This is a bit of a special post – I have so far managed to get through life without reading a single novel by John Rhode, who often published as Miles Burton and whose real name was Cecil John Street. So I am really happy to have one of his books reviewed here at Fedora – only not by me. Instead this fine analysis come to you courtesy of our very good blogging buddy Colin (aka ‘Livius’) of the mighty party Riding the High Country blog, who has once again graciously agreed to write a guest post for Fedora.
When a dead man is discovered alone and locked in a first class train compartment a number of possibilities arise. The obvious one is that the unfortunate gentleman simply passed away through natural causes. However, bloodied clothing and a bullet hole in the vicinity of his heart kind of rules that out. Suicide is to be considered, especially with the gun found lying on the floor, but it may not be a satisfactory explanation either. What if it’s murder? And if it is, then before you can get into who did it, the whole vexing question of just how it was done has to be faced.
As he spoke, the station-master unbuttoned the passenger’s overcoat, and opened it out. He started back in horror. On the breast of the dark grey suit beneath it was a patch of wet blood.
Death in the Tunnel lays out an intriguing situation. A train speeding through the English countryside enters a long tunnel, an unexpected red light is seen causing it to slow down briefly, and then it changes to green allowing it to resume its onward journey. As the brakes are first applied a guard makes his way forward, though the sealed first class carriage to see what’s happening and glances in at the locked compartment with the well-to-do gent, now apparently asleep, who tipped him generously to ensure a solitary trip. At the next stop, however, the slumbering passenger is found to be dead to the world in the most literal sense. He is, or was, Sir Wilfred Saxonby, a wealthy type in virtual retirement. The circumstances, as stated, suggest suicide but there are discrepancies that make the chance of murder an avenue to be explored. Enter Inspector Arnold of the Yard.
“This business will take years from my life. It’s impossible for anybody to get in or out of that tunnel without being seen. Yet, on Thursday evening, people seem to have gone in and out of their own sweet will. From what I can make out one must have gone in, and two came out. But how?”
Arnold is a colorless figure, he’s not described physically at all (or if he is, I can’t recall it) but we do get some sense of his character as the story progresses. He’s essentially a plodding figure, an unimaginative but suspicious instrument of the law. It’s his suspicion that tells him to look beyond the notion of suicide but then he runs into a series of seeming impossibilities – locked compartments, an impenetrable tunnel, cast iron alibis and no clear motives. For assistance he turns to one Desmond Merrion, an amateur sleuth and an altogether sharper tack than his chum from the Yard. Together these two sift through the increasingly tangled and dense skein of alibis, documents and conflicting testimony to edge towards the truth.
Miles Burton was one of the pseudonyms used by Cecil John Street and that’s what first attracted me to this book. Now I’d never read anything by Burton/Street but I had heard of his other pen name – John Rhode. The reason I knew that name was because he’d co-written a book, Fatal Descent, with John Dickson Carr. Anyway, despite not having actually disturbed that particular volume on my shelves yet, I thought that anyone who Carr rated enough to collaborate with must have something about him, right? Well, yes and no.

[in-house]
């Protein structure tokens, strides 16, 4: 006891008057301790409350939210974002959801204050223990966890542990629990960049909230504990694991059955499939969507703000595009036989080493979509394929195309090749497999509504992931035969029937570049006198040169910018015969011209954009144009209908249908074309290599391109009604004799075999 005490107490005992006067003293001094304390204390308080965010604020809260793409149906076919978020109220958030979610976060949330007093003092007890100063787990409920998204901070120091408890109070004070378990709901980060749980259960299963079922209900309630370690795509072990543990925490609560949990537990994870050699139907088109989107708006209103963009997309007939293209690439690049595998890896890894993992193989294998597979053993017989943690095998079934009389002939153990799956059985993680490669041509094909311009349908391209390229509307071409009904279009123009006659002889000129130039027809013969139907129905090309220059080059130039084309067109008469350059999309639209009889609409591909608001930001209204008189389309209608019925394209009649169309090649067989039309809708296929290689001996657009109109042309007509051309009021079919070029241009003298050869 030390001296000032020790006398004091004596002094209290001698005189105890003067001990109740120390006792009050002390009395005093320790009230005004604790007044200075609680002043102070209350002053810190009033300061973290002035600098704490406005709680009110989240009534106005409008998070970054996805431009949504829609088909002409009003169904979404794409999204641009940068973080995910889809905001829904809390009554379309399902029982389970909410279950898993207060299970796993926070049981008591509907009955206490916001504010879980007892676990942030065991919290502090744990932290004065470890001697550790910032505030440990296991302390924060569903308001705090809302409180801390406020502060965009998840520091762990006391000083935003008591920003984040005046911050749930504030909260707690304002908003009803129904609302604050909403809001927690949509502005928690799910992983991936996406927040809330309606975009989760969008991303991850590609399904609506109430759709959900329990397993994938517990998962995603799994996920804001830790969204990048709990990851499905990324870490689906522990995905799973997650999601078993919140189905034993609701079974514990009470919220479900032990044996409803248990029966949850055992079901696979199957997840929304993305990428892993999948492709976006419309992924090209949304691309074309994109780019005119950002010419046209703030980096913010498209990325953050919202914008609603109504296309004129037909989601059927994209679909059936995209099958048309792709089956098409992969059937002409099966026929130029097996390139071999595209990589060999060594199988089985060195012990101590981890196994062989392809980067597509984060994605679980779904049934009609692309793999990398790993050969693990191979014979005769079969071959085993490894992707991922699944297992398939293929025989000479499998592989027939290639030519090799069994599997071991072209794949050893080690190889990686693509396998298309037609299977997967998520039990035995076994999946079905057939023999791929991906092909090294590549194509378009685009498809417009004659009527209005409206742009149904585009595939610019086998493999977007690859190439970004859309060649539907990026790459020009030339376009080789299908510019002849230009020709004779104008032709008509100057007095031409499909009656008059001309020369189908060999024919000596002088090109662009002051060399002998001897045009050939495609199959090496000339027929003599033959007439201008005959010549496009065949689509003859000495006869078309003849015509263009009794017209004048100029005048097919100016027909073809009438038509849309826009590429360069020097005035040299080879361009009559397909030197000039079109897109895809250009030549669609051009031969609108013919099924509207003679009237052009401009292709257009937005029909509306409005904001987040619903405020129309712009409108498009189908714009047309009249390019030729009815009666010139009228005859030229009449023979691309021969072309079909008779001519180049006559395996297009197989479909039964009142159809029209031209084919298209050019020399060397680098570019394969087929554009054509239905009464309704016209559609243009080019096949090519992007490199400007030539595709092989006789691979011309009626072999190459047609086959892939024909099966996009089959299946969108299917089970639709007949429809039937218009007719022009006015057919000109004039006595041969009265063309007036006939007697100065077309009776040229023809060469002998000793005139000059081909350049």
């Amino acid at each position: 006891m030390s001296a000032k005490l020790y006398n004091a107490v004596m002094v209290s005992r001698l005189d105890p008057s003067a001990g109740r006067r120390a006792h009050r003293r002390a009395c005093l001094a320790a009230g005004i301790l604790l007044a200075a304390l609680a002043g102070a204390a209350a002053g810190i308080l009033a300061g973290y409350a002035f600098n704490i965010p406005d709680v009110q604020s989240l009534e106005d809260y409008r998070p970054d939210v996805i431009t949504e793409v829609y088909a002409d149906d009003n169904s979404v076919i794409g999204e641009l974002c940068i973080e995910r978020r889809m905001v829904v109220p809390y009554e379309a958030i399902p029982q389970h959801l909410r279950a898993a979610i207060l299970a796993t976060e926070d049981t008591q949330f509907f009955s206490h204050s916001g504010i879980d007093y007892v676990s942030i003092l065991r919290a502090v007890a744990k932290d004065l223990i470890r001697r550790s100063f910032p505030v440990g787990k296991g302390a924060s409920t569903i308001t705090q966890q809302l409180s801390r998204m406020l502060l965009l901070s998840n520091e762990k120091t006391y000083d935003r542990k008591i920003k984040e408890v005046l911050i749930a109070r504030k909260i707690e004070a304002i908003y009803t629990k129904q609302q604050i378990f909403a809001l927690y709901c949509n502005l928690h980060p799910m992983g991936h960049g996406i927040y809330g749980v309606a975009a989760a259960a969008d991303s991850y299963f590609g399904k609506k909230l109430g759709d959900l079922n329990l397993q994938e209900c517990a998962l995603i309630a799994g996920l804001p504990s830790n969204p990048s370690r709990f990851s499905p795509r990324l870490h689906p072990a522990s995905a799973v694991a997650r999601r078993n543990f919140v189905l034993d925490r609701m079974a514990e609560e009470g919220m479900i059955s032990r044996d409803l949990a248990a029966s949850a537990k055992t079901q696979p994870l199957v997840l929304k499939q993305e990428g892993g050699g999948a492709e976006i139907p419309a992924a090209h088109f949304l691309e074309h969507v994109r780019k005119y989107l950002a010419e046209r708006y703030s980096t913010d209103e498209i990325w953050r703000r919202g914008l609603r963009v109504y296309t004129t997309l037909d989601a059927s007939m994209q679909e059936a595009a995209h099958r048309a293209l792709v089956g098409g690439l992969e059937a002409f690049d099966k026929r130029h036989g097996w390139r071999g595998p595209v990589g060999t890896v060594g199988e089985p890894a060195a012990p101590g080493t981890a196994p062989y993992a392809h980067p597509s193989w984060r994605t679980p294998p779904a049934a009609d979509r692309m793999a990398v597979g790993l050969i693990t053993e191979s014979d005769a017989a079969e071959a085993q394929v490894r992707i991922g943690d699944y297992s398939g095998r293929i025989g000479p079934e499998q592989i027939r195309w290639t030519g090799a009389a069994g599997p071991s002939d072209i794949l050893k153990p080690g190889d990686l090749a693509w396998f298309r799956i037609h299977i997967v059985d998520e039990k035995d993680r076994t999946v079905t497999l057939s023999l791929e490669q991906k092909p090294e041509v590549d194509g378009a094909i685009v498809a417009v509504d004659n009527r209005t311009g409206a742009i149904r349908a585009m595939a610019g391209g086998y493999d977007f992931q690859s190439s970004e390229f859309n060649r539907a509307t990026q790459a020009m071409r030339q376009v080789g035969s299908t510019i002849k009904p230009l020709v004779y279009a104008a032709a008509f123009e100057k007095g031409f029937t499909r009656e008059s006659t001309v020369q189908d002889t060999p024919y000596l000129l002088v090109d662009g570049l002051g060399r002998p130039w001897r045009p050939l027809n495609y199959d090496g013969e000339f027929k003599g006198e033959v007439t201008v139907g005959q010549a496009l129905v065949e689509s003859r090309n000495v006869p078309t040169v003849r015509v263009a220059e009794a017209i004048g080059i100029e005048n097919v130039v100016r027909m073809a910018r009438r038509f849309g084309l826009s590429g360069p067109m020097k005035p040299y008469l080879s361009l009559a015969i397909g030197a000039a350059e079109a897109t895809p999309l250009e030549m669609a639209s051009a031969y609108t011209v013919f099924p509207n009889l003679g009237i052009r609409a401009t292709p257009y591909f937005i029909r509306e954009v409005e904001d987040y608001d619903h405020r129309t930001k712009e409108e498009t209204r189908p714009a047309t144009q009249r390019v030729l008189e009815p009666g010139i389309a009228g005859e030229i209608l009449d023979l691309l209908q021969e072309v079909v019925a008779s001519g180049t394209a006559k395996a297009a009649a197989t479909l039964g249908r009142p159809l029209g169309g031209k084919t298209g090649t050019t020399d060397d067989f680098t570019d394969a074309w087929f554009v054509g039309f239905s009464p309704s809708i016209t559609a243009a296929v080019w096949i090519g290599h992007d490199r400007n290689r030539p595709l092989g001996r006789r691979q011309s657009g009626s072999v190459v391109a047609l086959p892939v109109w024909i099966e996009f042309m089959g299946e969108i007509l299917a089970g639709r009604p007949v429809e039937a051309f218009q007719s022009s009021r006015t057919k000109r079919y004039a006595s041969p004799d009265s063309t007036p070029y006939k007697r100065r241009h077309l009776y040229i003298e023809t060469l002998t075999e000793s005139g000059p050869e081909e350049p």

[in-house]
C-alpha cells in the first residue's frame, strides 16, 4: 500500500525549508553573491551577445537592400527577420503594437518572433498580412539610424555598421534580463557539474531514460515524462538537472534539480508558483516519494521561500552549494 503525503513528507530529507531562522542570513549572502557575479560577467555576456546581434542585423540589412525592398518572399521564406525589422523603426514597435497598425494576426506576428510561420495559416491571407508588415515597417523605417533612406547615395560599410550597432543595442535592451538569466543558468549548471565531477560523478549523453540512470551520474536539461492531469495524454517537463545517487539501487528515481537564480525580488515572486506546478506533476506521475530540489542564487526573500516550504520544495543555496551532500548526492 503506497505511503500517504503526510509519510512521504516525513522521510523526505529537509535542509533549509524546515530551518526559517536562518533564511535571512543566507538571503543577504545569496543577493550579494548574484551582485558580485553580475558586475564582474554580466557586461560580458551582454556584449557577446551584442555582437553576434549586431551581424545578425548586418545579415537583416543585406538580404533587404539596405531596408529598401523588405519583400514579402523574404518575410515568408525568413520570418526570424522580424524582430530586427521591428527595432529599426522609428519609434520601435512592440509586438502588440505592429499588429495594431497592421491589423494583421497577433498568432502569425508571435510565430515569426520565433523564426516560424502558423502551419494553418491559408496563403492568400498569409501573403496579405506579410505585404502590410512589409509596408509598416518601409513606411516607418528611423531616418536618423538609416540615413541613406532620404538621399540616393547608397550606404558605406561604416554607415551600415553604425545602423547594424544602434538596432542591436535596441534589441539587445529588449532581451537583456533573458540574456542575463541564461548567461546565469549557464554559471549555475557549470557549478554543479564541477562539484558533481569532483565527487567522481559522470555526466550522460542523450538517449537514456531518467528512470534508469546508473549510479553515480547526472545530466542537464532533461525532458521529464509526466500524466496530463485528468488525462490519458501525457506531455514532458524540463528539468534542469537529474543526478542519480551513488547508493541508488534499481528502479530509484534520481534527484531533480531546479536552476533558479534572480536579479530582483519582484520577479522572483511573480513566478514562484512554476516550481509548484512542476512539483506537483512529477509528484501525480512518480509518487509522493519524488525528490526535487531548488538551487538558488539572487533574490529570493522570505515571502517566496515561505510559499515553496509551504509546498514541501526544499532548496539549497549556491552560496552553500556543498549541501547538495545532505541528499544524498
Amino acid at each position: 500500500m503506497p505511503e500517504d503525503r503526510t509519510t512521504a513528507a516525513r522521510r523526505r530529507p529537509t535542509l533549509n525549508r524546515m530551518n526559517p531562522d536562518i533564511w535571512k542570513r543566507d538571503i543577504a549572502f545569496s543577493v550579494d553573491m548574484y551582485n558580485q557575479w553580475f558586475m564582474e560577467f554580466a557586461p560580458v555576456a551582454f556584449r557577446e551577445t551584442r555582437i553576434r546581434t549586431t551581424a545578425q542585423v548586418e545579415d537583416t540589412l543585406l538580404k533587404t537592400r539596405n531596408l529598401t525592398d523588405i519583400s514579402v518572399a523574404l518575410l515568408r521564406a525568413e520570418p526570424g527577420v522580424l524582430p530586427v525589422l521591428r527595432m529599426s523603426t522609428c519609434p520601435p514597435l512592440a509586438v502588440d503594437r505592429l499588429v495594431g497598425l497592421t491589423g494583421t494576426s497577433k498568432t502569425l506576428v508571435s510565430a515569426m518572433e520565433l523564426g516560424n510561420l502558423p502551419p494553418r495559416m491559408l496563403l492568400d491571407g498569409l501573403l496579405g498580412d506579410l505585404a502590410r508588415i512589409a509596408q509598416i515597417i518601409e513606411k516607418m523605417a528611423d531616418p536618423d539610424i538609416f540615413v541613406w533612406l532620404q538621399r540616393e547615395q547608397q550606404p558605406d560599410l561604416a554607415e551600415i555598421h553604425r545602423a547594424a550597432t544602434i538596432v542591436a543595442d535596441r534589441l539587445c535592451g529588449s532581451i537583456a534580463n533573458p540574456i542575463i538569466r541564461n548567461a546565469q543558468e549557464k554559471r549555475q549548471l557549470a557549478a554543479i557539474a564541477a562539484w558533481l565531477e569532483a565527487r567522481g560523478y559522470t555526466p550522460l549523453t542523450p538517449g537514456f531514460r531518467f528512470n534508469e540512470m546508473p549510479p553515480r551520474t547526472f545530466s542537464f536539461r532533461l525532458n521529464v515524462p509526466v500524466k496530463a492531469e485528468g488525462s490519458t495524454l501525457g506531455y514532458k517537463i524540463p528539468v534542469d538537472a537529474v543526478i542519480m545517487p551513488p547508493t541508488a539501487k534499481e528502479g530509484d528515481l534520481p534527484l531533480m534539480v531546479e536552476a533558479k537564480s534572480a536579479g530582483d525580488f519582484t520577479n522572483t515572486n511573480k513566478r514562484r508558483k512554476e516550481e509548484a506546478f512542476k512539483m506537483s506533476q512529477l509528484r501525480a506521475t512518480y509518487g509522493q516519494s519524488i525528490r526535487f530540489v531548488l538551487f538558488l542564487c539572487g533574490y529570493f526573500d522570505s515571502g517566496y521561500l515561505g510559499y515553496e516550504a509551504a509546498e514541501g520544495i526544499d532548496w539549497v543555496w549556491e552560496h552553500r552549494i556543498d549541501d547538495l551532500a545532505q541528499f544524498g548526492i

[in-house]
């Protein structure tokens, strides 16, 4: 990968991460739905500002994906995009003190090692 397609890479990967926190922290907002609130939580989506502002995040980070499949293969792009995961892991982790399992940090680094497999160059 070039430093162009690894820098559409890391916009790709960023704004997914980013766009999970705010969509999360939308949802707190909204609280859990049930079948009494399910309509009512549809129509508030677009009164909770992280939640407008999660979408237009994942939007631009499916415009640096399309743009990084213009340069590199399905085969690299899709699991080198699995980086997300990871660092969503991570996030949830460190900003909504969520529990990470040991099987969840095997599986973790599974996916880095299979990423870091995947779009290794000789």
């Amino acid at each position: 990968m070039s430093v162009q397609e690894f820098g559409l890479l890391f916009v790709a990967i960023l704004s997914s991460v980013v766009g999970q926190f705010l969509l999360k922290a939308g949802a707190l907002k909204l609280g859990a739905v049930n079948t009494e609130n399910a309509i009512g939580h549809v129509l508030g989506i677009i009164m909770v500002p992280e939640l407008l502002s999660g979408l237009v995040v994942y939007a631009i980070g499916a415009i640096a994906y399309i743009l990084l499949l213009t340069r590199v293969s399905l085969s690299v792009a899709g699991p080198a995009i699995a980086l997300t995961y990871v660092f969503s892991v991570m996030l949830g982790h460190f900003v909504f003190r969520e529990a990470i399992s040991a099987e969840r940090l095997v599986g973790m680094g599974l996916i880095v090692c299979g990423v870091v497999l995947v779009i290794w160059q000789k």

Let’s look at the positives. There’s a train, and stories with trains are good. I like trains. What’s more, the murder takes place in what is a almost sealed compartment – always interesting. If it isn’t wholly sealed, then the fact it happens in a tunnel which was watched at both ends yet still the murderer exited it certainly grabbed my attention. I think i mentioned a fondness for trains, well impossible crimes excite me even more – put them both together and I’m generally hooked.
So, how about the less satisfactory aspects. The big problem for me is the main detective, Arnold. He’s poorly defined, in my opinion, but the impression I did get was of a staid and stubborn type and, unforgivably in a detective, one who is not overburdened with intelligence. The bit of business with the railway tunnel is nicely done but not that hard to deduce how it was achieved. However, our intrepid investigators really struggle to see the solution, even when a massive clue is flung before them. When you start to feel the main investigator, from Scotland Yard no less, is essentially an obtuse bumpkin you know there are problems. Furthermore, the impossible elements get cleared up relatively quickly and then are replaced by pretty tedious and repetitious stuff concerned with alibis and signatures – worse still there’s an insistence on referring to suspects using the letters A and B, and then cheques they may have signed as cheque 1, cheque 2, cheque 3 etc. Frankly speaking, I was thinking “please, make this stop” at a few points towards the end.
Right, how do I rate it? The train and the seeming impossibilities leave me wanting to cut it some slack, despite the irritating nature of Inspector Arnold and some of the more tedious moments. I’d thought maybe two and a half stars out of five initially, but the positives along with the nice presentation and the Martin Edwards introduction in the British Library reissue earn it three stars. I mean, it’s all clever enough, and complex enough, just a bit dry.
We submit this reviews for Bev’s Golden Age Vintage Mystery Scavenger Hunt in the ‘train’ category: